Christian Horner thought Mercedes had made Dutch Grand Prix victory easier to achieve for Max Verstappen than it needed to be in the decisive stages.
Although Verstappen had started from pole position in his home race, his 10th win of the season turned out to be anything but straightforward – due to the pace of, and the original strategy deployed by, Mercedes.
The climax was shaped by a Safety Car period triggered by Valtteri Bottas’ retirement, with his car stationary on the inside at the end of the pits straight.
Lewis Hamilton was making the best of an initial one-stop strategy compared to Verstappen’s two-stopper and leading the race, but Mercedes chose to split their options during the Safety Car period. They chose to leave the seven-time former World Champion out in front to keep track position.
Verstappen made a pit-stop for fresh soft tyres and Hamilton’s team-mate, George Russell, demanded to do likewise. That left the Red Bull right on Hamilton’s tail when racing resumed, without the protection of having the other Mercedes as a buffer that could have allowed him to build a gap on Verstappen had Russell defended effectively.
It was that split strategy that left Red Bull team principal Horner with eyebrows raised.
“I was quite surprised they didn’t leave George out strategically as a rear gunner for Lewis,” Horner told reporters afterwards.
“When he pitted, it gave a straight fight between Max and Lewis with a tyre offset.
“My biggest concern was it would be two against one. But when George seemed to pit himself, that freed up a one-on-one fight with Max versus Lewis.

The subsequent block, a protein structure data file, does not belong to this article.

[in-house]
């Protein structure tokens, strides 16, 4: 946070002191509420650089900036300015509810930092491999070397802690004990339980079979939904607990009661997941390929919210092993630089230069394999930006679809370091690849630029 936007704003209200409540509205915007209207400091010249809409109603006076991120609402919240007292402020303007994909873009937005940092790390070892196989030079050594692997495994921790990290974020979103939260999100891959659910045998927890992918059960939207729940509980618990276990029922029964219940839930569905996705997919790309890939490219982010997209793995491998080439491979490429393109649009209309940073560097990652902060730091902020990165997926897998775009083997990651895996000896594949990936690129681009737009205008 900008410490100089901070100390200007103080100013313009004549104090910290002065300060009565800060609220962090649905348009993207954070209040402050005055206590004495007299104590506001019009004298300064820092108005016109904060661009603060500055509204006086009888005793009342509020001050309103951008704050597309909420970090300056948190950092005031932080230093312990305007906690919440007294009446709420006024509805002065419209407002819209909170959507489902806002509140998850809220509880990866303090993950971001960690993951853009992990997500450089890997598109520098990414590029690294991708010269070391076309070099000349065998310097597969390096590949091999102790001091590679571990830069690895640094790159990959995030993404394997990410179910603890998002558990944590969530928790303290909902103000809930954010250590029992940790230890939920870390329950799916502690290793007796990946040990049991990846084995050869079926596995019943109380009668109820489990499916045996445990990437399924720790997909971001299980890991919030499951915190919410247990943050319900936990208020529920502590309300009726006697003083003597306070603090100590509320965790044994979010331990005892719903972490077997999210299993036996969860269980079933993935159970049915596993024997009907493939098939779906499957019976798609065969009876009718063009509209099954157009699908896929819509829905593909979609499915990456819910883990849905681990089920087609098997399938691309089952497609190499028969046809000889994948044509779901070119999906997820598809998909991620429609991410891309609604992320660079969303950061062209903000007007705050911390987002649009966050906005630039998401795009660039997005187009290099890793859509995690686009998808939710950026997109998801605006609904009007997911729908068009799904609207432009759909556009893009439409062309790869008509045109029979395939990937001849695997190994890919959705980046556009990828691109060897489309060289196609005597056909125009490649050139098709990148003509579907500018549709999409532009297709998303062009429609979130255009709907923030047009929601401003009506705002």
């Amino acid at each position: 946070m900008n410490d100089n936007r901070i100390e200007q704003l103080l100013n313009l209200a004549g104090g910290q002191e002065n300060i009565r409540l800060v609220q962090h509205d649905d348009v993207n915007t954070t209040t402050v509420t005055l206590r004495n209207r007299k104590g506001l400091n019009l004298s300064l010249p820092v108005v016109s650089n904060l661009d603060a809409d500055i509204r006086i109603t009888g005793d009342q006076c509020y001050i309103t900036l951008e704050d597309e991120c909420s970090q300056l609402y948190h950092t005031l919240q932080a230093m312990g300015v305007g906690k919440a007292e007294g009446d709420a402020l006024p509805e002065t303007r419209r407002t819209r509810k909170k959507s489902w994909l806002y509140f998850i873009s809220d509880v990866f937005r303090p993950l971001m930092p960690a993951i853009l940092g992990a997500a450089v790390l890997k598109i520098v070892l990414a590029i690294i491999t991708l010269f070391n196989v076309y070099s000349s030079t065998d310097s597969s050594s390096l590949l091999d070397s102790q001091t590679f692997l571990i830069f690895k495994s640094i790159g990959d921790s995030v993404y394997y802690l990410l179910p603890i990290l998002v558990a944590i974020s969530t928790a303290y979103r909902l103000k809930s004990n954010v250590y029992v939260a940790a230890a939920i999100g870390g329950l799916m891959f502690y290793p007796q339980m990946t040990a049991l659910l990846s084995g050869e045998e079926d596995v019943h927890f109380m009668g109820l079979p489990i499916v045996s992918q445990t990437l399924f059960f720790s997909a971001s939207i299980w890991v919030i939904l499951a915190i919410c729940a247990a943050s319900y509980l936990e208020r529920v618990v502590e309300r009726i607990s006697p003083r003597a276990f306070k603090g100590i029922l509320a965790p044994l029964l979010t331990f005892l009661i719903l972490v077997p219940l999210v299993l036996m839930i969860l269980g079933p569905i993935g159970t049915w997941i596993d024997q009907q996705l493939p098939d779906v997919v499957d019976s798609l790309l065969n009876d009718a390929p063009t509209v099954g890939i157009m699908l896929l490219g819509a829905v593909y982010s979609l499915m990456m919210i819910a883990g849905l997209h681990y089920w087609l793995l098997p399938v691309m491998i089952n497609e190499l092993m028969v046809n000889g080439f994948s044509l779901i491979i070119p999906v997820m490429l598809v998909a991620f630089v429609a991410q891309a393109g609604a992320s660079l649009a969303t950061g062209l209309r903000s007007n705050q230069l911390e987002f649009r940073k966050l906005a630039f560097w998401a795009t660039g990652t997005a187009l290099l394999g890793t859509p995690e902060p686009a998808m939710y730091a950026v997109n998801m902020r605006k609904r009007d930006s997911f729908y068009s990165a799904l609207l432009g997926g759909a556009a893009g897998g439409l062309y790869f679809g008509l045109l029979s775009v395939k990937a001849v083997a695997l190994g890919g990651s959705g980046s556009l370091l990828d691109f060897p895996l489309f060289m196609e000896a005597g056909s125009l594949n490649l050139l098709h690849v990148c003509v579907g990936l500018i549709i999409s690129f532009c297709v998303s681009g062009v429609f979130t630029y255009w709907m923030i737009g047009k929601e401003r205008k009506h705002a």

“By the time they came past us on the pit wall, Max was already alongside and thereafter it was a matter of controlling the race.”
What a day!!!
— Max Verstappen (@Max33Verstappen) September 4, 2022
Unlike Russell, who had appeared to influence the Mercedes strategists with a team radio message, Verstappen said he had left the decision to his own pit wall – but inwardly knew a pit-stop was the right choice as he said there was “no way” he could have stayed out on hard tyres.
“I didn’t request it. You have to trust your team as well to make the right calls, and they did,” said Verstappen, who is now 109 points ahead of Charles Leclerc in his Drivers’ World Championship title defence.
“They boxed me, put the soft tyres on and then we dropped back, but of course George pitted for softs, so we are back into P2.
“Surprisingly we had a really good restart, and then with the extra top speed we have over Mercedes I could get a run into Turn 1.”